stop giving his company such a hard time over how little U.K. business tax it seems to pay.
Well, looks like his plea didn't really convince either British lawmakers or newspaper editors -- who both went to war with his firm, as well as the British arm of e-commerce behemoth Amazon, Thursday on the issue.
The problem: U.K. commentators seem to be increasingly uneasy that at a time of austerity to pay down debt, U.S.-based tech firms seem to be enjoying great success while paying what seems like next to no taxes for the privilege of doing business in that country.
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So while Wall Street is told that, respectively, the companies made £3.2 billion ($4.9 billion) and £4.2 billion ($6.4 billion) out of their British operations last year, in the U.K., according to data published in a register called Companies House, they paid a mere £3.4 million ($5.2 million) and £3.2 million ($4.9 million), respectively, back to the state. That means Amazon got away with a corporate tax charge of a very modest 5.58%, for instance.
British customers account for more than one in every 10 dollars of sales for both companies, which grew their U.K. sales by a very healthy 20% last year. In addition, Amazon got £100,000 ($152,000) more in handouts from the British government -- £2.5 million ($3.8 million) -- than it paid in such taxes. (It is likely the money was funneled towards Amazon U.K. activities like a new distribution center in Hemel Hempstead and the opening of a set of offices near London's so-called "Silicon Roundabout.")
All this was the setting for some very sharp exchanges before a committee of British Members of Parliament. Google was outright accused of being "devious, calculated" and "unethical" by the group's chair, Margaret Hodge.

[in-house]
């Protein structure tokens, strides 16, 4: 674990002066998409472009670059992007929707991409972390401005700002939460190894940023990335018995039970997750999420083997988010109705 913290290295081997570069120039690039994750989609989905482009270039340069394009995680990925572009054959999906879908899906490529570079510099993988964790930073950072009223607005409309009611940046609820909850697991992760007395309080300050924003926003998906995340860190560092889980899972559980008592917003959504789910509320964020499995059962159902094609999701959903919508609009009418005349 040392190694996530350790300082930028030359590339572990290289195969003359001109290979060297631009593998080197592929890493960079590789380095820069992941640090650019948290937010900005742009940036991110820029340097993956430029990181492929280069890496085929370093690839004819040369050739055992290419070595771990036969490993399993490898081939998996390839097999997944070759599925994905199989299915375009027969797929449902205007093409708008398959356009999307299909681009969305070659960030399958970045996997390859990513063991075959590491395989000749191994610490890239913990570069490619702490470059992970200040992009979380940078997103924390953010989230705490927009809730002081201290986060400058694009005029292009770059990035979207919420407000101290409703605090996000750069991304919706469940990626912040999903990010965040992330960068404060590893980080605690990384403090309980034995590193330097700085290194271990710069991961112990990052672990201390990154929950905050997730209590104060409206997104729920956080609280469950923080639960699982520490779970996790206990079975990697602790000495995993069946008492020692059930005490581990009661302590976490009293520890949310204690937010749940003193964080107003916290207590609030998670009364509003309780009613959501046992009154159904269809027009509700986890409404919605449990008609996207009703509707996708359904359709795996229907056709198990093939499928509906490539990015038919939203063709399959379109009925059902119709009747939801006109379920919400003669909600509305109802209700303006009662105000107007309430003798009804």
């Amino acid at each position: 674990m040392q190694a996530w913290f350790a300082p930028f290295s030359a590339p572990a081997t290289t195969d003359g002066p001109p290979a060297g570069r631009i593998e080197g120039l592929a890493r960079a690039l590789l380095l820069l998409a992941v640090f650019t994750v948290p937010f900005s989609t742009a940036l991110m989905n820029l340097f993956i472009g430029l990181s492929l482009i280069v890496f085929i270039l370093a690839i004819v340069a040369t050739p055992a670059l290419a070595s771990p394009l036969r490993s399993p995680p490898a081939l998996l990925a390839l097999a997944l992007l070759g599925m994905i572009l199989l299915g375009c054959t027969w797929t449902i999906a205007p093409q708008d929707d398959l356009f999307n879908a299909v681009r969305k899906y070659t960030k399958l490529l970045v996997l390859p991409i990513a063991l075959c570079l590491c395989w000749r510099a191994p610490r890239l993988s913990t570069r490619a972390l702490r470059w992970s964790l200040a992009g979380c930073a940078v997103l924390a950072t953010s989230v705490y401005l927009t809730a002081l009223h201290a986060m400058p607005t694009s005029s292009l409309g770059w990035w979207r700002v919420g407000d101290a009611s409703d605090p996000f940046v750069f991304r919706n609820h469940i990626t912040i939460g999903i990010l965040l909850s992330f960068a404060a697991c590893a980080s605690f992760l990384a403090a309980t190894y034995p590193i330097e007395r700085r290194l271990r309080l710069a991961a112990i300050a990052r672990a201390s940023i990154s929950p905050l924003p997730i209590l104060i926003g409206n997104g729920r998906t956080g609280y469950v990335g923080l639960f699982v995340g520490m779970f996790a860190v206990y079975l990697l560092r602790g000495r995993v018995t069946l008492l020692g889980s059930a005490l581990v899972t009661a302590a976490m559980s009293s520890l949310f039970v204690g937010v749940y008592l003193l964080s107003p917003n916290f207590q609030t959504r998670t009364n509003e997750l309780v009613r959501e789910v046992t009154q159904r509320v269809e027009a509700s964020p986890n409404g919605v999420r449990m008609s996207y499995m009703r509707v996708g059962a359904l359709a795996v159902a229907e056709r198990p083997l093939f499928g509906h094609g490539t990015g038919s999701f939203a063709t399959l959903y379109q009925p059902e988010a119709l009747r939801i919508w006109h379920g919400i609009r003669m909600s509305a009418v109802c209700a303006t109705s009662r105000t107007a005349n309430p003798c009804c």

Indeed, Hodge sniped at the firm's European boss using his own company's famous mantra, "Don't Be Evil." She said: "I think that you do do evil."
Meanwhile, though no representatives of Amazon appeared before Hodge's Committee, which is investigating tax avoidance by large corporations, they may well be asked to appear later. Instead, Hodge's ire was directed mainly at Google's VP of sales and operations for Northern and Central Europe, Matt Brittin, who stuck to the same line of defense outlined last month: Google abides by the law, pays what it needs to, and so forth.
Google claims that that "all" its activities "really" happen in Ireland, which means that British Google is merely a service operation for that office and hence can legitimately escape direct taxation inside Great Britain. But many observers feel the committee scored an effective point by getting Brittin to talk about Google U.K. staffers' ability to close sales or not.
However, Hodge and her team claimed they had different information on the matter from insiders -- a claim that led to some quite strange discussions with Brittin over what constitutes sales "commission" versus a "bonus." (Amazon also routes all of its European activities through Dublin for the same reason, as do many U.S. multinationals operating in Europe.)
The growing political pressure raises the question of how much longer these companies can continue to do business here in quite the same way. A British member of the House of Lords, Lord Oakeshott, yesterday told The Guardian, "Clearly Google [is] driving a coach and horses through the spirit of the law." He called on Prime Minister David Cameron to remove Schmidt from a special business advisory council to show that his government is serious about fighting "tax dodgers."